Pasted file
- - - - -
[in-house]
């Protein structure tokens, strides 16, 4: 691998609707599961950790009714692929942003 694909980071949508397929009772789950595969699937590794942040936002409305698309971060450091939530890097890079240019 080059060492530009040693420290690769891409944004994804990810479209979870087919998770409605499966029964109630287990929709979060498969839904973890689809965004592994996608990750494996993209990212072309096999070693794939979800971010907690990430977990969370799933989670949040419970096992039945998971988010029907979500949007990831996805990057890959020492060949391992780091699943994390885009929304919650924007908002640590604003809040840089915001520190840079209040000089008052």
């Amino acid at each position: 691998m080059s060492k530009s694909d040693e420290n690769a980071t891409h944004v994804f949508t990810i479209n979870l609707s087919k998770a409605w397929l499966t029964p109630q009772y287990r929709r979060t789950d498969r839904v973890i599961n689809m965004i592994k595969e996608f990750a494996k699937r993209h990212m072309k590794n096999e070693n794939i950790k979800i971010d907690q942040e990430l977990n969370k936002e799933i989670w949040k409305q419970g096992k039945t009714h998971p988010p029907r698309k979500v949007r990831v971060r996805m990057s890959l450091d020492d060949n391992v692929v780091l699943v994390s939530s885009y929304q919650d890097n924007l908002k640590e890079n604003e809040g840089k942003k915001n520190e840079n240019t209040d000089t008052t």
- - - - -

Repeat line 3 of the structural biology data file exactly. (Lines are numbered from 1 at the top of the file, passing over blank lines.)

């Amino acid at each position: 691998m080059s060492k530009s694909d040693e420290n690769a980071t891409h944004v994804f949508t990810i479209n979870l609707s087919k998770a409605w397929l499966t029964p109630q009772y287990r929709r979060t789950d498969r839904v973890i599961n689809m965004i592994k595969e996608f990750a494996k699937r993209h990212m072309k590794n096999e070693n794939i950790k979800i971010d907690q942040e990430l977990n969370k936002e799933i989670w949040k409305q419970g096992k039945t009714h998971p988010p029907r698309k979500v949007r990831v971060r996805m990057s890959l450091d020492d060949n391992v692929v780091l699943v994390s939530s885009y929304q919650d890097n924007l908002k640590e890079n604003e809040g840089k942003k915001n520190e840079n240019t209040d000089t008052t």